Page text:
Barack Obama’s West Point speech shows a man tired of the presidency, weighed down by the war in Afghanistan and unsure of America’s role in the world. Obama is having his LBJ moment. Johnson fought an unpopular war, losing domestic support and ultimately the support of his party. The plain-talking Texan lamented:
I knew from the start that I was bound to be crucified either way I moved. If I left the woman I really loved—the Great Society—in order to get involved in that bitch of a war on the other side of the world, then I would lose everything at home. All my programs…. But if I left that war and let the Communists take over South Vietnam, then I would be seen as a coward and my nation would be seen as an appeaser and we would both find it impossible to accomplish anything for anybody anywhere on the entire globe.
Substitute Afghanistan for South Vietnam and you have Obama’s dilemma. But Afghanistan is a sideshow compared to the Vietnam War and Obama is no LBJ.
The West Point speech is a model of Obama’s foreign policy style: all equivocation-by-analysis. The President points to the different traditions of isolationism and internationalism in US strategic thinking, ‘but I believe neither view fully speaks to the demands of this moment’. He then caveats America’s commitment to world security:
The United States will use military force, unilaterally if necessary, when our core interests demand it—when our people are threatened, when our livelihoods are at stake, when the security of our allies is in danger. … On the other hand, when issues of global concern do not pose a direct threat to the United States, when such issues are at stake—when crises arise that stir our conscience or push the world in a more dangerous direction but do not directly threaten us—then the threshold for military action must be higher. In such circumstances, we should not go it alone. Instead, we must mobilize allies and partners to take collective action.
America’s enemies will read this as an invitation to meddle at the margins—Ukraine, the Senkakus, the South China Sea, Syria—the places where there’s no direct threat to the US but where global interests are on the line. America’s friends will read the same speech as meaning they must do more to protect their own interests to be treated as a serious ally.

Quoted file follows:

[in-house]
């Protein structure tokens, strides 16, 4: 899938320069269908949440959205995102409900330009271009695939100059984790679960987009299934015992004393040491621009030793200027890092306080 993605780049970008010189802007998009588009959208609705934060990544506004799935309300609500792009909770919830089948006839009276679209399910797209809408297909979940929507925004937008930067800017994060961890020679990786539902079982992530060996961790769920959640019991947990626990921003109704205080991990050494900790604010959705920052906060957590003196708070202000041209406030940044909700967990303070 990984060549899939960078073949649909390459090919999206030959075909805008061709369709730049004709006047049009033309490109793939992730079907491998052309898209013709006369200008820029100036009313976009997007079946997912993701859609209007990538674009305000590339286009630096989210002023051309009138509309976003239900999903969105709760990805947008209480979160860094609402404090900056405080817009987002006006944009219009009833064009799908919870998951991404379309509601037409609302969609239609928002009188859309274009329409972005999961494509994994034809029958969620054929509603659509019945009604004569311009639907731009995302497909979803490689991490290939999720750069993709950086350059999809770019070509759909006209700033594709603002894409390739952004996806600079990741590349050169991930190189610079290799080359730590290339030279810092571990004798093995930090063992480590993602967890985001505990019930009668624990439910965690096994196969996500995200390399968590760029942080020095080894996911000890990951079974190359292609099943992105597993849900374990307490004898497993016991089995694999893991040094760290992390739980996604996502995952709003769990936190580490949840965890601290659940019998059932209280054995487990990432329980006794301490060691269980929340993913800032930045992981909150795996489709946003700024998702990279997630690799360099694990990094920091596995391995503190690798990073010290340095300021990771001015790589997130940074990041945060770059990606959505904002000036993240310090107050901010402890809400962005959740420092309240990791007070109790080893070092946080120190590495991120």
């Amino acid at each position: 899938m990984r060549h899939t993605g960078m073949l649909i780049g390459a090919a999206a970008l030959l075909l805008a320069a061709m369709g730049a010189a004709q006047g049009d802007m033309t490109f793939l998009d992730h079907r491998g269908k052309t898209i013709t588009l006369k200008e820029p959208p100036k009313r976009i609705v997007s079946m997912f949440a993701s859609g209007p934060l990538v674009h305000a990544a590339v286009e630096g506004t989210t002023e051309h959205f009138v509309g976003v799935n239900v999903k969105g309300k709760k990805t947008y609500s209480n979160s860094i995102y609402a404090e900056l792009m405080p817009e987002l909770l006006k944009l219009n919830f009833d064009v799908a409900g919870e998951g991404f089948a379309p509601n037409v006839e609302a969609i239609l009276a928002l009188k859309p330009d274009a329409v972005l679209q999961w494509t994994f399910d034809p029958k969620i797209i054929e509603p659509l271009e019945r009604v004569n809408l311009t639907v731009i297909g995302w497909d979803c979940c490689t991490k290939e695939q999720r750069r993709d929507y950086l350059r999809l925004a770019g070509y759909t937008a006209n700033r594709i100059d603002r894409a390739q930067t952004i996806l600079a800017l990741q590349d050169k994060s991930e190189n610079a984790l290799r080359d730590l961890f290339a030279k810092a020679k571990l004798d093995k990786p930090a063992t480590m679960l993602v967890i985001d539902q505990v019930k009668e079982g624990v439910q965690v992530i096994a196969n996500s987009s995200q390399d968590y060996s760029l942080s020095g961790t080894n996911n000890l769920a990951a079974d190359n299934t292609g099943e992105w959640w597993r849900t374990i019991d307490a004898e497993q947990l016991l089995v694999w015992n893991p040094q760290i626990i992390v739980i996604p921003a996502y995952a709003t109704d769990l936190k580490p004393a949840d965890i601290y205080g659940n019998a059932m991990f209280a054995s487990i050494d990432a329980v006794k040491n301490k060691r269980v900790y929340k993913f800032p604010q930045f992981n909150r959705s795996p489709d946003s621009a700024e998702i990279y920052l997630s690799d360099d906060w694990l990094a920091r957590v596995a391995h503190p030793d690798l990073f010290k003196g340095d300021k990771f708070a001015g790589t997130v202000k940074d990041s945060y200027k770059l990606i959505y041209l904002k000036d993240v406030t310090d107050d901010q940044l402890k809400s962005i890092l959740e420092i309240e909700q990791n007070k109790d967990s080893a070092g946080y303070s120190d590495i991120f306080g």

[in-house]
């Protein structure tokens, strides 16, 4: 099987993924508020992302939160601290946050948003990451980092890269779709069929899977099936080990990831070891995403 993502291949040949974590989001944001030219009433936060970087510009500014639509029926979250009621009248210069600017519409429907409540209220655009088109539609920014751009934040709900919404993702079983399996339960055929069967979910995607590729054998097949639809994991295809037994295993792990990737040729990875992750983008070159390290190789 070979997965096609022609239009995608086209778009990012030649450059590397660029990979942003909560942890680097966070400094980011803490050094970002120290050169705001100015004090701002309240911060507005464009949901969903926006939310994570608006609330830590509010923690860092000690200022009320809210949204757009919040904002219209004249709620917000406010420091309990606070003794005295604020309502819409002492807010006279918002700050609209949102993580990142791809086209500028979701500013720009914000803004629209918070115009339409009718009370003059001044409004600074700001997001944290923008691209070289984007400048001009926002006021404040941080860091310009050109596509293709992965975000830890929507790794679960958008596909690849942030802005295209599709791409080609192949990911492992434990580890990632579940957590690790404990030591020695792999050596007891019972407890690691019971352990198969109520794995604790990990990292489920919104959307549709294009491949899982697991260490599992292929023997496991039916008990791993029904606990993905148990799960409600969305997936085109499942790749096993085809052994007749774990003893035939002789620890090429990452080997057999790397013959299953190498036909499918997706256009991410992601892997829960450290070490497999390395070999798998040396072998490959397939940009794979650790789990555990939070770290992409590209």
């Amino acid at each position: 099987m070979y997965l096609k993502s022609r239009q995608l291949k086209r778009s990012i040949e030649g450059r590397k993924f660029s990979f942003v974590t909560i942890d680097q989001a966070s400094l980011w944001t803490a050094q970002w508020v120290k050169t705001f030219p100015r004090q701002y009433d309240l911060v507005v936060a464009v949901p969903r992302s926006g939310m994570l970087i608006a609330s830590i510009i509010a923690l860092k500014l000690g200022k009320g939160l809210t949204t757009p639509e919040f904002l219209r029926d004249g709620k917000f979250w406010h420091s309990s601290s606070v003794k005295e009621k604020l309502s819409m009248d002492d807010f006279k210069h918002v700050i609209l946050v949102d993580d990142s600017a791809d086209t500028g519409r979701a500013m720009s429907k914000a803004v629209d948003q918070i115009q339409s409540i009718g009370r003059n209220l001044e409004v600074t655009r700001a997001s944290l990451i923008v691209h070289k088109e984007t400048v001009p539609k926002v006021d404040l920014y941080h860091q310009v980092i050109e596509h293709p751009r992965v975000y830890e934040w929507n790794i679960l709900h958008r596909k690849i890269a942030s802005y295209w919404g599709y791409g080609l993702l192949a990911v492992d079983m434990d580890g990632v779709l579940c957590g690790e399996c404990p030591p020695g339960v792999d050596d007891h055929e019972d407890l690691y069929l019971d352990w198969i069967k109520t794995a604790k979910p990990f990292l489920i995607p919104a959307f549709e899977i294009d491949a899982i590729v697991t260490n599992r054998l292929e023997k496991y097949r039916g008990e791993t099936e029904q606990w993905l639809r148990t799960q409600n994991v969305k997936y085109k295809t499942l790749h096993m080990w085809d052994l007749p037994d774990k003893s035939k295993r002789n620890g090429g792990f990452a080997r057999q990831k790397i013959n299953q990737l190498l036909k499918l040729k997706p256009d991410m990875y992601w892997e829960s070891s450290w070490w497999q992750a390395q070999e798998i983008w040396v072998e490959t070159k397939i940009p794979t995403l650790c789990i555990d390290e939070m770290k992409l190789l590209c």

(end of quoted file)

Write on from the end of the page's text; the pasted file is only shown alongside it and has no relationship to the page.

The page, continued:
Tony Abbott will shortly make his first visit to Washington as Prime Minister. He needs to deliver a pep talk to the despondent Obama. Abbott diagnosed the problem 18 months ago on his last visit to DC as opposition leader. Then, he addressed the conservative Heritage Foundation:
What’s remarkable right now is that, perhaps for the first time, the world appears to have more confidence in America than America does in itself. … These are new and testing circumstances, perhaps more testing than any since the end of the Cold War, but that just makes despondency, let alone defeatism, more corrosive than usual.
Spot on, Prime Minister. Abbott and Obama might not be the most obvious pairing: the feisty, instinctive Oxford boxing Blue and the cool, analytical Harvard Law School grad don’t share many connections. So what should the Prime Minister and the President say to each other about the bilateral relationship?
Abbott should say to Obama that Asia is fretting about Washington’s malaise; that China has moved to a new level of on-the-ground pushing to achieve its aims; that America needs to square its shoulders and present a harder-edged presence in the region. Abbott should point to his recent increases in defence spending; remind the President about our willingness to take the fight to the enemy in Afghanistan and the enhanced cooperation agenda with the Marines and USAF in northern Australia; and say that Australia is ready to look at opportunities for expanding military cooperation with the US on space, cyber, BMD, Special Forces and ASW (among other things).
For his part, Barack Obama may want reassurance that Australia is genuine about enhancing defence cooperation. Why should Washington take anything we say for granted when it’s clear from Bob Carr’s diary that he wasn’t signed up to closer cooperation and more concerned about Beijing’s view? Obama should ask why hasn’t Australia done a better job of demolishing the ‘China choice’ red herring.
In short, both leaders need to size each other up and decide how genuine they are about defence cooperation. A tough conversation like this would best be done away from the cameras, with sleeves rolled up, shooting hoops in the presidential gym. That could build a personal connection between PM and President, and a platform for necessary innovation in defence ties over the next few years.
Peter Jennings is executive director of ASPI. Image courtesy of the White House.